The San Marino City Council meeting March 13 at City Hall featured presentations of awards to the San Marino Police Department (SMPD) and the council heard from both representatives of San Marino’s Starbucks on Huntington Drive and residents concerned with the practices of the business.
The Patriot Award of the California Employer Support of the Guard and Reserve (ESGR) was presented to SMPD Chief John Incontro, Sergeant Robert Cervantes and Sergeant Tim Tebbetts. ESGR volunteer Cassandra Dones presented the award on behalf of SMPD Cadet Kyle Kitigawa, who wanted to recognize them for their support and assistance in making accommodations for him before his deployment with the National Guard.
“These three men all have helped Kyle be able to perform his duties in the National Guard without worrying about what’s happening with his job, so it makes his mind free and clear,” said Dones.
On the issue of Starbucks on Huntington Drive, a public hearing centered on the Conditional Use Permit (CUP) of the business and an appeal filed by San Marino residents Hector Gutierrez and Linda Gutierrez on Dec. 13, 2018. The appeal sought for the City Council to reject the commission’s modifications to Starbucks’ initial CUP and noted that “Starbucks has repeatedly and flagrantly violated the terms of its CUP with respect to delivery times, causing harm to residents and demonstrating bad faith in adhering to the requirements of the CUP.” They also shared concerns that parts of the CUP “were deleted” and included removing a warning that the city could impose for future violations and specific instructions to “protect residents” from employees or managers parking in the residential streets.
At the meeting Wednesday, it was announced that Starbucks had changed its delivery window to 10 a.m. to 2 p.m., Monday through Saturday, and reduced the size of the trucks so that roadways are not blocked during deliveries on Huntington Drive.
“I just again want to again remind you we’re talking about Starbucks,” said Linda Gutierrez. “I have no parallel to any commercial business on Huntington that can make as much money and as much traffic as Starbucks does. And that’s the reason the CUP in 1994 was established and that was to protect the residents. Please keep that in mind because I think that’s a big issue for residents.”
The original delivery time from 9 a.m. to 5:30 p.m. was mentioned at the meeting and Starbucks representative Keith Glassman requested that the council uphold the Planning Commission’s previous condition of approval.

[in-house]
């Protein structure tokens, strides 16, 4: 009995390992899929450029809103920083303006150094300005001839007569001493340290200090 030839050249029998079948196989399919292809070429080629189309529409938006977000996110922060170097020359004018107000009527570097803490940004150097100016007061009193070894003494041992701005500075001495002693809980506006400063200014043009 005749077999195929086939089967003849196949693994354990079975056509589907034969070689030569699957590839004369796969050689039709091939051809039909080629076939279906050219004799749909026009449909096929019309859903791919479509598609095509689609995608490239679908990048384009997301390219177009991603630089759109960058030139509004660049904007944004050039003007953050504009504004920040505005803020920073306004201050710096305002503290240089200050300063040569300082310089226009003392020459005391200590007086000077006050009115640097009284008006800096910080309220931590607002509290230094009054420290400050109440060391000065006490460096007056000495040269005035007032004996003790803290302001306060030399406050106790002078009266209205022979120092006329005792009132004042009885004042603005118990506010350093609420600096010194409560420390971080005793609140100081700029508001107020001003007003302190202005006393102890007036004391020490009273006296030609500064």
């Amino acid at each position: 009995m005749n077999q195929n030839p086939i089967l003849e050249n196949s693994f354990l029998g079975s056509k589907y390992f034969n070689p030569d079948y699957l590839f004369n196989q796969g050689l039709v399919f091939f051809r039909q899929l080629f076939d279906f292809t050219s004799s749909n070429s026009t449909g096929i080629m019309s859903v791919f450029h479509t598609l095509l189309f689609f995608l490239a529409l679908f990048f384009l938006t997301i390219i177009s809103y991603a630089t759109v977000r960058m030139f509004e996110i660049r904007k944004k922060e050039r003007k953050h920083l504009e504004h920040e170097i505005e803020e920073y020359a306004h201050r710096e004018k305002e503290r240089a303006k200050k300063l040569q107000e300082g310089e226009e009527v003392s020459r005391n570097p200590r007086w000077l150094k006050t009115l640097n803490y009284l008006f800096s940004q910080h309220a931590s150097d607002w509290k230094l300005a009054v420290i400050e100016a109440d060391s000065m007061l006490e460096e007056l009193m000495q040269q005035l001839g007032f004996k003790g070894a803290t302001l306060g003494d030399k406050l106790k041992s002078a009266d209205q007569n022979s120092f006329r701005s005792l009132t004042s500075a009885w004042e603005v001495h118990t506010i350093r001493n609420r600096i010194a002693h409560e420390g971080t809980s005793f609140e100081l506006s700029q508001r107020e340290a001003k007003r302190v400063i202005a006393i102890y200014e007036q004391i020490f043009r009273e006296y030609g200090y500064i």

“We’ve remedied the issues of delveries by closing the band of hours of our deliveries,” said Glassman. “We will continue to monitor that. Nothing is perfect in operations but we are making sure two weeks after the approval, it took time to tweak the vendors through Seattle. We apologize for the two week delay in that.”
Glassman was in the company of the store’s manager, Jenelle Argueta, and district manager Josh Tonejes. They updated the council on changes and Glassman noted that “we’re going over and above with self-regulation.” Glassman also requested that leeway time be added so that Starbucks is not punished for an occasional late delivery due to corporate communication issues or delivery problems.
Council Member Steve Talt noted that Starbucks was a valued business in the community while pressing a concern about an uncertain window of delivery time.
“The principal concern that the local residents have who are burdened by this is the delivery time,” said Talt. “You’re telling me, and I appreciate it, that…corporate has a policy and you’re working with them to restrict deliveries to 10 to 2, and yet you’re also telling us you don’t want us to button down that as part of a conditional use permit because it may change. And I’m from San Marino and I hate change, so really I would prefer you find a time and agree to it if you want approval.”
“We like to have that flexibility but it doesn’t mean we’re going to take advantage of that flexibility,” said Glassman.
Council Member Ken Ude shared that Starbucks has “shown good faith” in trying to make the 10 a.m. to 2 p.m. window while pointing out that considerations for changes should be taken into reasonable account.
“I appreciate corporate policies might change, I appreciate trucks get flat fires, so a reasonable window of 9 to 5 or 9 to 6 whatever number may be makes sense to me,” said Ude. “Before 9 o’ clock does not make sense, after 7 o’clock does not makes sense, but there’s some reasonable window in there that should work for everybody.”
At the conclusion of the hearing, Ude motioned to refer back to the Planning Commission with directions to consider a reasonable delivery window and there was no second. Vice Mayor Gretchen Shepherd Romey motioned for there to be a hearing in 40 days for new evidence to be presented and heard, with Council Member Susan Jakubowski seconding it. The motion for the hearing passed 3-2 with Jakubowski, Shepherd Romey and Mayor Dr. Steven Huang supporting, and Talt and Ude opposing.